Primary care physicians (PCP) have been identified as a critical part of the future health care value chain. Yet, we know we have far too few of them. We also know that independent providers are struggling financially. As a result, a large number of primary care docs, perhaps a majority, have chosen to become employees of larger health systems. Most physicians label ‘salary’ as the top reason for becoming an employed clinician rather than trying to compete as an independent practitioner. But, with a CPT driven foundation for reimbursement, can this marriage between primary care and large health system be a healthy one?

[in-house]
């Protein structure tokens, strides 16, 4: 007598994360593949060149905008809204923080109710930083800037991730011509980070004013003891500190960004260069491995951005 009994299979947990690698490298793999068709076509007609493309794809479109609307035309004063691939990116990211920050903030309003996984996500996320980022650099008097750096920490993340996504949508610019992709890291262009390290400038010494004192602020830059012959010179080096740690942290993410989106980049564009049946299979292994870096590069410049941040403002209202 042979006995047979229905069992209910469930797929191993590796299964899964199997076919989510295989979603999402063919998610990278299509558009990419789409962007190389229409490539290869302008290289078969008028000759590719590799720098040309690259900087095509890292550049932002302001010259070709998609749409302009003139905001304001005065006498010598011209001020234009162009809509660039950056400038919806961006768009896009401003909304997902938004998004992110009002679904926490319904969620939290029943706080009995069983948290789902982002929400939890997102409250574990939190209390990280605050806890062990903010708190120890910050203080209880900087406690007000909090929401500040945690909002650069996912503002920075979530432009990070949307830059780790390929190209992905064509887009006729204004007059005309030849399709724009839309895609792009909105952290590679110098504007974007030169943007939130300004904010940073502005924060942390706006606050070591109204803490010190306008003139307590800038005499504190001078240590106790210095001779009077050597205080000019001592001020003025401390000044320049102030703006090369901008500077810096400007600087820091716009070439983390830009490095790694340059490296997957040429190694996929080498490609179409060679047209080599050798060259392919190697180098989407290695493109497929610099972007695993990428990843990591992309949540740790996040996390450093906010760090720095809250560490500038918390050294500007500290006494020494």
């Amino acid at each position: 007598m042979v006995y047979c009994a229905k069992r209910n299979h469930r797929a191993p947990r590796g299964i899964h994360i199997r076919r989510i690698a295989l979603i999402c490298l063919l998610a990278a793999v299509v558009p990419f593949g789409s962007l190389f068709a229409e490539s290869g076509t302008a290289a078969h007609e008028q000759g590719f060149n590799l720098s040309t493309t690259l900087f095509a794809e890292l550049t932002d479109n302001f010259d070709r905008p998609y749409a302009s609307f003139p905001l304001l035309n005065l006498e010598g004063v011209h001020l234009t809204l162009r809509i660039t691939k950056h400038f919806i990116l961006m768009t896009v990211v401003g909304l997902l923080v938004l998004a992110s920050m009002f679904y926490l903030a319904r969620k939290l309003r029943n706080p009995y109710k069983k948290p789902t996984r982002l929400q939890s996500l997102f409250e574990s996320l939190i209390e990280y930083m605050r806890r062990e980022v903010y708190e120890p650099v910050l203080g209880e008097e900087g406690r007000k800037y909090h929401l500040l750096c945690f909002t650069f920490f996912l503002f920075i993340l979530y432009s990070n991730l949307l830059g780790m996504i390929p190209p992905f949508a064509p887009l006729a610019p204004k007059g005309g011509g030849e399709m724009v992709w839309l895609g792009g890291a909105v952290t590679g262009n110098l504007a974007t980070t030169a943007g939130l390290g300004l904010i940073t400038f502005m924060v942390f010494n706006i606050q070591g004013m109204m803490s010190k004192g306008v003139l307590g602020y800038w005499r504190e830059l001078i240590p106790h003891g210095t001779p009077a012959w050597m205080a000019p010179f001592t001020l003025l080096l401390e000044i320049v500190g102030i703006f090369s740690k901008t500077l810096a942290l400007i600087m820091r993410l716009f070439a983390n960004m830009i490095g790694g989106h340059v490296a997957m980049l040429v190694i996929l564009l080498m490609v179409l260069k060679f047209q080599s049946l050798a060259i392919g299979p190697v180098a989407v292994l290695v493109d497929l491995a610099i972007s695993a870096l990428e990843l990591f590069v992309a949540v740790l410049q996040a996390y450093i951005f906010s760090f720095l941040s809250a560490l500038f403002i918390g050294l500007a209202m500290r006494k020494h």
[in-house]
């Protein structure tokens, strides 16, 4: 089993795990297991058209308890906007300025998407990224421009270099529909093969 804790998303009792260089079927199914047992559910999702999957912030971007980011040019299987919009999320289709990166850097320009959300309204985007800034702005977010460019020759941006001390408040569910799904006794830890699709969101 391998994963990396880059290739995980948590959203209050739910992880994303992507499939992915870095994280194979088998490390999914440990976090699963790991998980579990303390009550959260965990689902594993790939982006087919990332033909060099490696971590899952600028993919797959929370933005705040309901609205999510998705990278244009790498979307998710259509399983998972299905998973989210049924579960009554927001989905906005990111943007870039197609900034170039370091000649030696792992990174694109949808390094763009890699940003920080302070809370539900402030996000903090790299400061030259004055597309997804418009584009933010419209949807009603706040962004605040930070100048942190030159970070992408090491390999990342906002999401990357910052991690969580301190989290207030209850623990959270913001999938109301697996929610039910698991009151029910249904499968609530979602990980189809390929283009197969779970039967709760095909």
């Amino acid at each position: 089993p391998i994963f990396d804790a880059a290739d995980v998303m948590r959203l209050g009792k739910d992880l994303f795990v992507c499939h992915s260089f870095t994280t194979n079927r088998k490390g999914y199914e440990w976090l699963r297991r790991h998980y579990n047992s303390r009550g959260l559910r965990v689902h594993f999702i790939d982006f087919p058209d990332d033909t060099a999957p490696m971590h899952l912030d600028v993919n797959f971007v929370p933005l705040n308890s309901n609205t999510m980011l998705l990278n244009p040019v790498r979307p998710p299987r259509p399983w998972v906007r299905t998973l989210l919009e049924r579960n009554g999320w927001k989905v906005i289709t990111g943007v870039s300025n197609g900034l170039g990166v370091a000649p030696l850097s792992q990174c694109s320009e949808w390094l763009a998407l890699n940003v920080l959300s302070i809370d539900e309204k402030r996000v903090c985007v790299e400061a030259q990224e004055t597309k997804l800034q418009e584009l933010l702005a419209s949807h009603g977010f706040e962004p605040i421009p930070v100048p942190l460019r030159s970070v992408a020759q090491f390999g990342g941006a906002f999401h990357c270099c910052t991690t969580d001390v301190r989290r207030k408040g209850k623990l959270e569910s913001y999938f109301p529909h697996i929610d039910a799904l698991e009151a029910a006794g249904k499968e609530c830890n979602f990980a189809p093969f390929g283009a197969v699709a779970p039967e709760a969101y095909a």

When a PCP joins a health system and begins to receive a regular salary, the payments are often above that physician’s prior experiences in private practice, perhaps higher than could be reasonably calculated from the their daily productivity. CFO’s are willing to accept the scenario of primary care salaries exceeding productivity, because they are keenly aware that the primary care physician acts as a feeder for the more lucrative profit centers at the hospital. Specialists and their ancillary staff perform most of the profit generating procedures, imaging studies, pathology examinations. These high priced resources need patients (and their insurance cards) to generate the margin-rich revenue for the financial viability of the health system.